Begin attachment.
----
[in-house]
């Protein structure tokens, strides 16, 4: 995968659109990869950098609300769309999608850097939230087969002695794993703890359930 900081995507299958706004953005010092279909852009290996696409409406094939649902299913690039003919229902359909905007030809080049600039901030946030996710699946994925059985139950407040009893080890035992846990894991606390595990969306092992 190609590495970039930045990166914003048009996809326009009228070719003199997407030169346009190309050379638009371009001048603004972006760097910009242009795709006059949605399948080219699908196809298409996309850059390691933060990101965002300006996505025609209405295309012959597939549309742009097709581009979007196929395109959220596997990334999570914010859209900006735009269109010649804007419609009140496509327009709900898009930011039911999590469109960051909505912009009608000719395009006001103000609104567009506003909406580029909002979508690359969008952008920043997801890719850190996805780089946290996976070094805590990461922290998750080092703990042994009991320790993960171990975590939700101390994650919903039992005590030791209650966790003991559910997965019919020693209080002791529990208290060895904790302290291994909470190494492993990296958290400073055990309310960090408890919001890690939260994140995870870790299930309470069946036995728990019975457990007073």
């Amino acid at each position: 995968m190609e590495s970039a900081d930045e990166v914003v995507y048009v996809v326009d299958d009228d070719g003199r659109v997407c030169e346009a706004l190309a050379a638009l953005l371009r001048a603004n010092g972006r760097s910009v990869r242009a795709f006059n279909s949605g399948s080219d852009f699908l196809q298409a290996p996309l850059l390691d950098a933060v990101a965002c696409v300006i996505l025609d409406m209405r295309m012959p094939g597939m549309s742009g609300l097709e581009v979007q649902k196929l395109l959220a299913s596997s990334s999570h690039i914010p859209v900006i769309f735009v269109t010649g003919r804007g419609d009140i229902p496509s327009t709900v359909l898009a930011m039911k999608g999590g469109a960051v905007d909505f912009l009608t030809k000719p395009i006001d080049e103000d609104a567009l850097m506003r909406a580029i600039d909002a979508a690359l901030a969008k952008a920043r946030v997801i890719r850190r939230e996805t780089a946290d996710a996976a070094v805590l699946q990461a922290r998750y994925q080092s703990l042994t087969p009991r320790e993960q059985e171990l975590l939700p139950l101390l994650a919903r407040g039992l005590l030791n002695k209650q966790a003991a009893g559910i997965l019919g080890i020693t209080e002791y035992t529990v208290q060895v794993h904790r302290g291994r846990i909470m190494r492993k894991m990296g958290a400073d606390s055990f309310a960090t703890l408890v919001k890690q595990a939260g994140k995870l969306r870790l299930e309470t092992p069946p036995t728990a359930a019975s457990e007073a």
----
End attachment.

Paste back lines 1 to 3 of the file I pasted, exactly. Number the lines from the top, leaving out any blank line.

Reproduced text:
[in-house]
């Protein structure tokens, strides 16, 4: 995968659109990869950098609300769309999608850097939230087969002695794993703890359930 900081995507299958706004953005010092279909852009290996696409409406094939649902299913690039003919229902359909905007030809080049600039901030946030996710699946994925059985139950407040009893080890035992846990894991606390595990969306092992 190609590495970039930045990166914003048009996809326009009228070719003199997407030169346009190309050379638009371009001048603004972006760097910009242009795709006059949605399948080219699908196809298409996309850059390691933060990101965002300006996505025609209405295309012959597939549309742009097709581009979007196929395109959220596997990334999570914010859209900006735009269109010649804007419609009140496509327009709900898009930011039911999590469109960051909505912009009608000719395009006001103000609104567009506003909406580029909002979508690359969008952008920043997801890719850190996805780089946290996976070094805590990461922290998750080092703990042994009991320790993960171990975590939700101390994650919903039992005590030791209650966790003991559910997965019919020693209080002791529990208290060895904790302290291994909470190494492993990296958290400073055990309310960090408890919001890690939260994140995870870790299930309470069946036995728990019975457990007073």
């Amino acid at each position: 995968m190609e590495s970039a900081d930045e990166v914003v995507y048009v996809v326009d299958d009228d070719g003199r659109v997407c030169e346009a706004l190309a050379a638009l953005l371009r001048a603004n010092g972006r760097s910009v990869r242009a795709f006059n279909s949605g399948s080219d852009f699908l196809q298409a290996p996309l850059l390691d950098a933060v990101a965002c696409v300006i996505l025609d409406m209405r295309m012959p094939g597939m549309s742009g609300l097709e581009v979007q649902k196929l395109l959220a299913s596997s990334s999570h690039i914010p859209v900006i769309f735009v269109t010649g003919r804007g419609d009140i229902p496509s327009t709900v359909l898009a930011m039911k999608g999590g469109a960051v905007d909505f912009l009608t030809k000719p395009i006001d080049e103000d609104a567009l850097m506003r909406a580029i600039d909002a979508a690359l901030a969008k952008a920043r946030v997801i890719r850190r939230e996805t780089a946290d996710a996976a070094v805590l699946q990461a922290r998750y994925q080092s703990l042994t087969p009991r320790e993960q059985e171990l975590l939700p139950l101390l994650a919903r407040g039992l005590l030791n002695k209650q966790a003991a009893g559910i997965l019919g080890i020693t209080e002791y035992t529990v208290q060895v794993h904790r302290g291994r846990i909470m190494r492993k894991m990296g958290a400073d606390s055990f309310a960090t703890l408890v919001k890690q595990a939260g994140k995870l969306r870790l299930e309470t092992p069946p036995t728990a359930a019975s457990e007073a």